Sunday, 15 May 2011
Homeschooling at Last - School or Education?
Now that we are back to homeschooling (yes, I know it's almost the end of the year, but that's another story), I wanted to share a little on my philosophy of homeschooling.
When we first started homeschooling (for PreK when my daughter was 4), I had the idea in my head that homeschooling was "school-at-home" rather than "learning-at-home". That first year, we were pretty informal, just using a workbook for letters, colours, etc and doing lots of activities, crafts and exploring. All that year, though, I kept thinking, "We're REALLY going to do school next year!" The house we were living in at the time had a spare bedroom that could be transformed into a classroom (just like a "real" school). I was going to be the best Kindergarten teacher ever! We were going to learn our national anthem by singing it every morning. We were going to do art projects and science experiments. We were going to have fun, fun, fun! It was going to be a great year.
The first few weeks went remarkably well. Everything was new and exciting. I had spent hours making alphabet and number charts and picking out brightly coloured workbooks. Everything was fresh and clean. Everything was interesting.
Then the wheels fell off. My daughter suddenly realised that she didn't want to sit and listen for an hour (or more) five days a week and that playing was a lot more fun than school. A power struggle developed between us and I ended up having to call in the principal (my husband!). It seems a little silly now looking back, but at that time I was ready to throw in the towel because it wasn't how I had pictured it. After a lot of struggle and prayer and a switch in curriculum, things kind of evened out and we made it through the rest of the year.
I think the biggest lesson I learned was to not confuse school and education. They are not necessarily the same thing. You can go to school and NOT be educated, and you can NOT go to school and still be educated. I think I kind of knew this before, but I failed to apply it to homeschooling because of the pressure homeschoolers are under ( like the mindset that you have to be doing exactly what the public school is teaching or your kids will be "behind" or not learning or whatever). When I think of all the things I learned simply by reading, I am amazed. I was (and still am) a voracious reader. As a kid, I used to take a dictionary or volume of encyclopedia and read it like a novel (I am such a nerd, I know). Some of that stuff has stuck with me much better than a lot of things I learned at "school". My first year of high school, Level One (Grade 7), I had to take Geography. I detested that class. It made me feel stupid and I didn't understand a lot of what was being taught. It was the first school subject I was ever in danger of failing. I couldn't do the assignments correctly and I was really frustrated. I gave up after a while (it was a tough year for me in many ways) and just started reading the textbook over and over. Since I knew the book, I was able to get through the Quebec Ministry of Education exams that made the classwork worth very little and I passed the class.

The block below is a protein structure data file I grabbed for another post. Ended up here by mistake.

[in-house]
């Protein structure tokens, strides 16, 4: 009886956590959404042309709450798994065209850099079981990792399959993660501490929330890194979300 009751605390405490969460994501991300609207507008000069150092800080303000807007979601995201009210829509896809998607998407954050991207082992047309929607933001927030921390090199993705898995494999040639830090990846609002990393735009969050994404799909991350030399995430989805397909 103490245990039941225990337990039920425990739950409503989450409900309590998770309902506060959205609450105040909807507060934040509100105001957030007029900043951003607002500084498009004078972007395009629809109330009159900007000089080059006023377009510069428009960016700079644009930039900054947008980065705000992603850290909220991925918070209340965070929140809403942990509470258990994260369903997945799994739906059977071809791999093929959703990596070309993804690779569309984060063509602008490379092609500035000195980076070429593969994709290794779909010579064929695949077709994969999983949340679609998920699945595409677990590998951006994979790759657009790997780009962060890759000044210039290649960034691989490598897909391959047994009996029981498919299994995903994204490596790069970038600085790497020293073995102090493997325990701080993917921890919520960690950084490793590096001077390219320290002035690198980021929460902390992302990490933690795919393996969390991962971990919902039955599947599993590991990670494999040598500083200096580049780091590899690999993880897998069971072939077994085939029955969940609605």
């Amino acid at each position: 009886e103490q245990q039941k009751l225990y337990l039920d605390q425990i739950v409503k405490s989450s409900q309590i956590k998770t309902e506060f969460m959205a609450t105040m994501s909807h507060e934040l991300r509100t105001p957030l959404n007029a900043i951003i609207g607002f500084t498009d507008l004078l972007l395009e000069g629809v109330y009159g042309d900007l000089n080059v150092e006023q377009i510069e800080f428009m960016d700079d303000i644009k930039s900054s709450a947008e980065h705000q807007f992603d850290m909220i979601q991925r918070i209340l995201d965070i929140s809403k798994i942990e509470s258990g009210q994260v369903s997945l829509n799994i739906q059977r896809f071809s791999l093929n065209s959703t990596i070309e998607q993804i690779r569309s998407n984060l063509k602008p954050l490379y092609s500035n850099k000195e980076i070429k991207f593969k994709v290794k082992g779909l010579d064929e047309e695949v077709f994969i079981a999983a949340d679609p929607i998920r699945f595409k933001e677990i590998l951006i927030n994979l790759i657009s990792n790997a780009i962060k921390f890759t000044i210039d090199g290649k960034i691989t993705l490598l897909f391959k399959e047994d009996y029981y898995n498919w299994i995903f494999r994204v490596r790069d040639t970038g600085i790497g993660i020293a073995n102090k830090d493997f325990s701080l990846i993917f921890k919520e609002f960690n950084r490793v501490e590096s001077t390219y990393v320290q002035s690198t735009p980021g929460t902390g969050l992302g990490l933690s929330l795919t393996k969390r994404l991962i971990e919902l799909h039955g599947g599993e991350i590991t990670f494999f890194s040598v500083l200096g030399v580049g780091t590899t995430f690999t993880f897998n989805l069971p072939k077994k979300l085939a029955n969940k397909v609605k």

To sum up this post, school does not equal education. A "school" can provide an education, but education is not something exclusively found in institutions of learning. I'd like to leave you with some examples of people who prove my point:
A Few Famous People Who Were Home Educated
Leonardo da Vinci
Hans Christian Anderson
Louisa May Alcott
Pearl S. Buck
Colonel Harland Sanders
John Philip Sousa
Wolfgang Amadeus Mozart
Alexander Graham Bell
Robert E. Lee
Franklin Delano Roosevelt
Dwight L. Moody
John & Charles Wesley
Sir Winston Churchill
Clara Barton (she started the Red Cross)
Florence Nightingale (founder of modern nursing)
Martha Washington (wife of George Washington)
Her Majesty Queen Elizabeth II
Thank you for reading my blog! I would love to read any comments you might have on this post or any of my posts.